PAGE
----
Seizing the opportunity

Seizing the opportunity

MASERU

IT was the fear of what would happen after retirement that gave her sleepless nights.
What if her pension was not big enough to take care of her needs? Would she continue to enjoy the same standard of living she had enjoyed whilst working?

These were the questions that gave Dr ’Mamotsotuoa Makoa headaches as she slowly edged towards the end of her long and illustrious academic career.
With retirement beckoning on the horizon, she knew it was time to start planning for her future.
That was 20 years ago. Dr Makoa was 53 then.
And so, when she heard that Sekhametsi Investment Consortium (SMIC) was looking for investors to buy shares, she quickly grabbed the opportunity.

She laughs after she is asked how much she pumped in, only telling us that “it was a substantial amount of money”.
“We saw this as a great opportunity to invest in our future,” she says.
“We were already getting old at that time and were not sure what we would do after retirement. And when that opportunity came, we knew this was a time for us to seize the opportunity.”

However, for the next three years the investment did not yield anything.
“I was becoming a bit uncomfortable. But my only consolation was that there were so many of us who had invested,” she says.
Did the thought that she had been cheated ever cross her mind?
“Not at all,” she says.
“When we attended our first Annual General Meeting I realised this was a big organisation. That was my consolation,” she says.

Twenty years after she invested her money in Sekhametsi Investment Consortium, Makoa is glowing with excitement, happy that she invested wisely.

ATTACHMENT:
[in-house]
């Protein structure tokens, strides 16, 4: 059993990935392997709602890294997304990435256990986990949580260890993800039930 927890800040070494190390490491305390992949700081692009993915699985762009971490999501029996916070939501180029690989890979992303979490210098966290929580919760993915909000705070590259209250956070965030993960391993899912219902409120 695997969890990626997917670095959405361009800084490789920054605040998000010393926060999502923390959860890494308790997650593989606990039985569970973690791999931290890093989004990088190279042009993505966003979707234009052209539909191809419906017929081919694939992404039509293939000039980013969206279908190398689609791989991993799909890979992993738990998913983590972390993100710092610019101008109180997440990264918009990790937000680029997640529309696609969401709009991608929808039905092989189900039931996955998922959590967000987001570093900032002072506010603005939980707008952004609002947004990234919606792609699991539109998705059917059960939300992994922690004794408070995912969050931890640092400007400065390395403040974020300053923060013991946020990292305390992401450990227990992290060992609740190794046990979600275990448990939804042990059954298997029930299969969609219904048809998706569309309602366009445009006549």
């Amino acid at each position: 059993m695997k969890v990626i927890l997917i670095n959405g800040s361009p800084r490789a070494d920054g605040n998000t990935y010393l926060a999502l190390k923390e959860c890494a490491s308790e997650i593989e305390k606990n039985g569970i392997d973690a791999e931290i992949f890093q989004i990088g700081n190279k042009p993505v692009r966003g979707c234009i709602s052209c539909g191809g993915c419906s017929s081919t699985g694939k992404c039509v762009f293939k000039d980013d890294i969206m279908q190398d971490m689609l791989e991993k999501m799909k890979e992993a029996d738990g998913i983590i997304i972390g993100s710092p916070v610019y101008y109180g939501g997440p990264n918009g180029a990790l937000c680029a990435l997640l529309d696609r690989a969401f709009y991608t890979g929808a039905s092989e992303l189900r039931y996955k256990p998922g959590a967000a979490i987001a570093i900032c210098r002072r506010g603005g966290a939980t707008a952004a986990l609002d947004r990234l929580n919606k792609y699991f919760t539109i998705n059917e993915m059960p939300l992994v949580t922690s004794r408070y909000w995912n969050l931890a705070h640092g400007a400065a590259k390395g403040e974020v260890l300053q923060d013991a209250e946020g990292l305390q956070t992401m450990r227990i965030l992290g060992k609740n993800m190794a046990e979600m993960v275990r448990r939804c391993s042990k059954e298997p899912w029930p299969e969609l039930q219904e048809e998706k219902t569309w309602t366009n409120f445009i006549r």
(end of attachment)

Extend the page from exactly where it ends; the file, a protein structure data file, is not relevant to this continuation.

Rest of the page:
She says her lifestyle has not gone down even though she is now in retirement. Makoa retired from the National University of Lesotho where she was a lecturer in the Faculty of Health Sciences in 2013.
Her husband, Professor Kopano Makoa, was also a lecturer in political science at the same institution.
“The investment has helped me to maintain living standards that I enjoyed while I was working,” she says.

She says if she was given another chance, she would still invest again in Sekhametsi Consortium.
Even though the Makoas had a strong academic background, she admits they had very little knowledge of how investments worked in the world of commerce and business.
“We were coming from a different profession and we had no idea how investments were run,” she says.

But thanks to a diverse team, a blend of young and old talents, “we learnt a lot during the AGMs”.
“It has been a good learning experience,” she says.
Dr Makoa grew up in abject poverty in a rural village in Leribe district. She together with the rest of her family would wake up at 6am to go to the fields to remove the weeds.

It was back-breaking work which she never enjoyed.
But she knew of no other alternative and accepted her fate as the norm.
When her parents sent her to school, she knew this was her only ticket out of the grip of poverty. And so, she threw all her intellectual prowess into her studies.

She was to later train as a nurse at the then Queen Elizabeth II School of Nursing in 1966. She later enrolled in a programme as a teacher in nursing at the Royal College of Nursing in London.
She then did a BSc in Nursing at the Catholic University of America in Washington. After that she did a Masters’ in Public Health at Boston University. Makoa holds a PhD in Nursing from Unisa.

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